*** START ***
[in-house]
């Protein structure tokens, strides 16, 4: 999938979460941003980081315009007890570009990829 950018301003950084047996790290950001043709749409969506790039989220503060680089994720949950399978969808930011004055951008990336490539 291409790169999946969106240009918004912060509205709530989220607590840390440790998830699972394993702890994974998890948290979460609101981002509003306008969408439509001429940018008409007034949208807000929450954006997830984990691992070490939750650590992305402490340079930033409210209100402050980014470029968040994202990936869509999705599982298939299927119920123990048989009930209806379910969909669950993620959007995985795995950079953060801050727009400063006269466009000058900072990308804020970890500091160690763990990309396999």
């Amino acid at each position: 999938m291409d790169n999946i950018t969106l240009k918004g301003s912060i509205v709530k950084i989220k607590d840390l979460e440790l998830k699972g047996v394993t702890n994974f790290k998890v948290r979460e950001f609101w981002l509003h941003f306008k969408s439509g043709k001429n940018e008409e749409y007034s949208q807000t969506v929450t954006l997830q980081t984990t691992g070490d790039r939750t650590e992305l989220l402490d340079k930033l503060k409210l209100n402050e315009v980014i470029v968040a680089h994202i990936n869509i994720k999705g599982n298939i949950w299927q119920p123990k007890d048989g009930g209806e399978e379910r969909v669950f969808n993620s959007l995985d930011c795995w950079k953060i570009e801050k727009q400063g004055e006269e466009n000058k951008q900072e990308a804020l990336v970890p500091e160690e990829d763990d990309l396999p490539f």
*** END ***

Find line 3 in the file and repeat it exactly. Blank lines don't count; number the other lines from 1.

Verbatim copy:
């Amino acid at each position: 999938m291409d790169n999946i950018t969106l240009k918004g301003s912060i509205v709530k950084i989220k607590d840390l979460e440790l998830k699972g047996v394993t702890n994974f790290k998890v948290r979460e950001f609101w981002l509003h941003f306008k969408s439509g043709k001429n940018e008409e749409y007034s949208q807000t969506v929450t954006l997830q980081t984990t691992g070490d790039r939750t650590e992305l989220l402490d340079k930033l503060k409210l209100n402050e315009v980014i470029v968040a680089h994202i990936n869509i994720k999705g599982n298939i949950w299927q119920p123990k007890d048989g009930g209806e399978e379910r969909v669950f969808n993620s959007l995985d930011c795995w950079k953060i570009e801050k727009q400063g004055e006269e466009n000058k951008q900072e990308a804020l990336v970890p500091e160690e990829d763990d990309l396999p490539f």